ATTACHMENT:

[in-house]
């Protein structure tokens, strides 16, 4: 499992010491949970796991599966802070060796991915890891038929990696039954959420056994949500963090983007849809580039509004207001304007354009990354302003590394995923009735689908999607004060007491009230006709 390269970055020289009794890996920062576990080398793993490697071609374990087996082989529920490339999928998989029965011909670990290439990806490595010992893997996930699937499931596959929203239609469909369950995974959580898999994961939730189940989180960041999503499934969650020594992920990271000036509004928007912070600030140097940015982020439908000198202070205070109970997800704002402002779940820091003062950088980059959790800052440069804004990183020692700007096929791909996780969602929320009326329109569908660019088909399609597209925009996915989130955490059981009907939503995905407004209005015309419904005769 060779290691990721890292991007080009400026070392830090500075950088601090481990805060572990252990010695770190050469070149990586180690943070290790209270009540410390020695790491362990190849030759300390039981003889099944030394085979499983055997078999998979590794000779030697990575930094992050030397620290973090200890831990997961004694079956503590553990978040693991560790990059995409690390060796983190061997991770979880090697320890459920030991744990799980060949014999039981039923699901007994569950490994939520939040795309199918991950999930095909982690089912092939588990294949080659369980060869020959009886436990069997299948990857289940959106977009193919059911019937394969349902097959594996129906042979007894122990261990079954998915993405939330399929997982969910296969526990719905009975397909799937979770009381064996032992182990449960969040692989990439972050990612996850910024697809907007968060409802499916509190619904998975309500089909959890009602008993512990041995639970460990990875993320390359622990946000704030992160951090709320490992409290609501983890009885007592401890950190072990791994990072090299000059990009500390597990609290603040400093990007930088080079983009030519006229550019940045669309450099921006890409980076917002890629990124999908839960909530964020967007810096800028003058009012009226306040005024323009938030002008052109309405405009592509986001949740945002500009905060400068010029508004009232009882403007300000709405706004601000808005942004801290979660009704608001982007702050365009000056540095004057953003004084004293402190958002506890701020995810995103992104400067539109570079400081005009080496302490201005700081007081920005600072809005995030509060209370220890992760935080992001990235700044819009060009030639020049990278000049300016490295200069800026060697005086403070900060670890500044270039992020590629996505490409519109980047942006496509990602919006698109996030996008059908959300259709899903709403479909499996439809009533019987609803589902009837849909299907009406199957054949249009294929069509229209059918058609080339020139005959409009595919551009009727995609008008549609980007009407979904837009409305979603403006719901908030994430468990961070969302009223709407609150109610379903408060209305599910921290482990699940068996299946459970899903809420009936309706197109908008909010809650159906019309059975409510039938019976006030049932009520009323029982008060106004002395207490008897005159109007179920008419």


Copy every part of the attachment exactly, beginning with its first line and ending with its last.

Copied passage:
[in-house]
């Protein structure tokens, strides 16, 4: 499992010491949970796991599966802070060796991915890891038929990696039954959420056994949500963090983007849809580039509004207001304007354009990354302003590394995923009735689908999607004060007491009230006709 390269970055020289009794890996920062576990080398793993490697071609374990087996082989529920490339999928998989029965011909670990290439990806490595010992893997996930699937499931596959929203239609469909369950995974959580898999994961939730189940989180960041999503499934969650020594992920990271000036509004928007912070600030140097940015982020439908000198202070205070109970997800704002402002779940820091003062950088980059959790800052440069804004990183020692700007096929791909996780969602929320009326329109569908660019088909399609597209925009996915989130955490059981009907939503995905407004209005015309419904005769 060779290691990721890292991007080009400026070392830090500075950088601090481990805060572990252990010695770190050469070149990586180690943070290790209270009540410390020695790491362990190849030759300390039981003889099944030394085979499983055997078999998979590794000779030697990575930094992050030397620290973090200890831990997961004694079956503590553990978040693991560790990059995409690390060796983190061997991770979880090697320890459920030991744990799980060949014999039981039923699901007994569950490994939520939040795309199918991950999930095909982690089912092939588990294949080659369980060869020959009886436990069997299948990857289940959106977009193919059911019937394969349902097959594996129906042979007894122990261990079954998915993405939330399929997982969910296969526990719905009975397909799937979770009381064996032992182990449960969040692989990439972050990612996850910024697809907007968060409802499916509190619904998975309500089909959890009602008993512990041995639970460990990875993320390359622990946000704030992160951090709320490992409290609501983890009885007592401890950190072990791994990072090299000059990009500390597990609290603040400093990007930088080079983009030519006229550019940045669309450099921006890409980076917002890629990124999908839960909530964020967007810096800028003058009012009226306040005024323009938030002008052109309405405009592509986001949740945002500009905060400068010029508004009232009882403007300000709405706004601000808005942004801290979660009704608001982007702050365009000056540095004057953003004084004293402190958002506890701020995810995103992104400067539109570079400081005009080496302490201005700081007081920005600072809005995030509060209370220890992760935080992001990235700044819009060009030639020049990278000049300016490295200069800026060697005086403070900060670890500044270039992020590629996505490409519109980047942006496509990602919006698109996030996008059908959300259709899903709403479909499996439809009533019987609803589902009837849909299907009406199957054949249009294929069509229209059918058609080339020139005959409009595919551009009727995609008008549609980007009407979904837009409305979603403006719901908030994430468990961070969302009223709407609150109610379903408060209305599910921290482990699940068996299946459970899903809420009936309706197109908008909010809650159906019309059975409510039938019976006030049932009520009323029982008060106004002395207490008897005159109007179920008419």